The above images were taken in the Snapchat app. It’s a social media app that lets users take photos to send to friends. When someone receives it, they can view the image for a duration of time (up to 10 seconds) set by the image creator. After that, the image is deleted and gone forever. Users can also create a story, and in this way, the images/videos can be added to a feed in which the image/video temporarily remains (24 hours). The two images above are much more candid. The one with the star ceiling is from when I was home for spring break and my friends who received it would be privvy to this context before looking at the image. Or for those who’ve been to my parents’ house, they would pick up the context while looking at it. The other photo has a caption, an affordance of Snapchat. It shows a moment in which my cat interrupted my studying. The content of the photo images in this context is much more candid than the other two images. I wouldn’t necessarily say they are portraits, but rather “selfies.” Selfies exist in a dialogic model with self-portraits, but that smartphones have cameras built into them are what led to the selfie type. There’s an immediacy and candidness to selfies that are missing from traditional portraits.
When the photograph is remediated through software, the medium of photography gets closer to the semantics of language. Each tokenized use of a photograph doesn’t represent the photo’s ontology, but its use in a specific context. Our language possesses a unique capacity for infinite generativity – that is an unlimited number of combinations (thereby an unlimited number of meanings) built from a limited number of words. As photographs move into the realm of software and the idea of the “original” or “authentic” becomes less significant in the world of photographic images, the syntax of photographic images grows. In Martin Lister’s words, the digital photograph is “fugitive and transient” (pg 8). What a particular photo means depends on the context in which it is used. Of course, we are not there yet. Licensing of images does clearly define an original in a lot of cases within the social context of the internet and social use of an image. However, because the “original” image was probably edited from its own original, we already see a move in the direction of a language-like photography. Furthermore, language still contains the issue of plagiarism.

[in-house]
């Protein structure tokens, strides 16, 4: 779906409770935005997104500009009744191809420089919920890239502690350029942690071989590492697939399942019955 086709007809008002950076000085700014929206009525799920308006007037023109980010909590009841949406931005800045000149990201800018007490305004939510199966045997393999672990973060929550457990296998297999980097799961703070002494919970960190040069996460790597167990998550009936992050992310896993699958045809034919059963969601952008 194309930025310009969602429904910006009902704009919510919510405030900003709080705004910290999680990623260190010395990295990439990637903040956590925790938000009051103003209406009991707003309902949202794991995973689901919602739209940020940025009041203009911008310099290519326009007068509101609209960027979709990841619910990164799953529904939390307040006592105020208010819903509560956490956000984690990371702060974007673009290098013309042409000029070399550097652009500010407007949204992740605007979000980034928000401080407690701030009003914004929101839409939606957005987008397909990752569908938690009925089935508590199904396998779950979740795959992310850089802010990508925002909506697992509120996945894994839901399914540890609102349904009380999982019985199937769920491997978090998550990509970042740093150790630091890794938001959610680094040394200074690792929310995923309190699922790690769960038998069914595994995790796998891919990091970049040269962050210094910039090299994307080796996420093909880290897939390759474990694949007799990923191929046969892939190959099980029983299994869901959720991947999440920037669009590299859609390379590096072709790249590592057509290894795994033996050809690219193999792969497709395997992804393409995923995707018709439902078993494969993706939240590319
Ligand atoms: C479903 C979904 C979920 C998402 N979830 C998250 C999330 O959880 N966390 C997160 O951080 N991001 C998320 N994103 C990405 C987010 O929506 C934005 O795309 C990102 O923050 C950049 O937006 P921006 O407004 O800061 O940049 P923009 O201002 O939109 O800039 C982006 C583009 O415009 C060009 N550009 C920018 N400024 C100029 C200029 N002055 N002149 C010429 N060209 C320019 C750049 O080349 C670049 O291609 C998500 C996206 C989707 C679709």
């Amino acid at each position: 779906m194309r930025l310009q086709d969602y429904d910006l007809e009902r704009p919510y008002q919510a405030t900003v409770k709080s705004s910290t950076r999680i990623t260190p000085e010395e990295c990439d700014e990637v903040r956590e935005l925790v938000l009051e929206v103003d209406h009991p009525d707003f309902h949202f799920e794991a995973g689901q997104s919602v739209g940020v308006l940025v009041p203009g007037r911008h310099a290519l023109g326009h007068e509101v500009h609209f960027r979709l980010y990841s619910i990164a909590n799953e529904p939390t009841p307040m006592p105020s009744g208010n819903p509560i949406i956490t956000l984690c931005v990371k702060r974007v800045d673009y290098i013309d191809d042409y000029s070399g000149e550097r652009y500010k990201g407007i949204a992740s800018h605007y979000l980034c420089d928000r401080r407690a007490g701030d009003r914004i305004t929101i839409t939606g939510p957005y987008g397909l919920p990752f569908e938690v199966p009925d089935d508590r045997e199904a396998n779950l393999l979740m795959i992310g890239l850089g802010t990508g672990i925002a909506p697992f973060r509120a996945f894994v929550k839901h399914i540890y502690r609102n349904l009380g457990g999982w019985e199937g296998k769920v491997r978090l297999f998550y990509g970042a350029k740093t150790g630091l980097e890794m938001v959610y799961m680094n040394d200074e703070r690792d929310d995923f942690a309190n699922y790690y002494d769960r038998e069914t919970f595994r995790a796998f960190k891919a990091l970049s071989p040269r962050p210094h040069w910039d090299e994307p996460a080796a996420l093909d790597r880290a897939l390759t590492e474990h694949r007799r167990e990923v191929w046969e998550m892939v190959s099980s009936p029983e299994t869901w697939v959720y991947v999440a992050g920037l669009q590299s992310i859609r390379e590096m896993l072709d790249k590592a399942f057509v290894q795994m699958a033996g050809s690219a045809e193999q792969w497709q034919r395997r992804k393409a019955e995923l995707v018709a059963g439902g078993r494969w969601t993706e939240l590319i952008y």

In thinking about how the original photographer or maker of a photograph cannot control the settings of a user’s screen when looking at a digital image, each token of the photograph has to function as a prototype. We can still consider the photograph, how different colors contrast with other colors within the photograph, whether its composition is of high quality, and if we like it. It’s still a photograph – but we can’t think of it as the exact same photograph as the “original” (if there is one). It’s not like a painting that remains the same collection of matter. It’s a collection of machine code that has to run through a machine and be represented on a pixel grid. The actual “matter” of the photo is built on a circuit of electricity that runs through a pixel grid and sends a message of what color each individual pixel should display. It in itself is already an impression of an image. The only way we can consider it the same as a painting is if we consider a painting’s composed of atoms as analogous to the pixel circuitry of a digital image.
Buckingham, Alan. Photography. New York: DK, 2004
Lister, Martin. The Photographic Image in Digital Culture. 2nd ed. London; New York: Routledge, 2013.
Merchants of Cool. Dir. Barak Goodman. Frontline, 2001. Digital.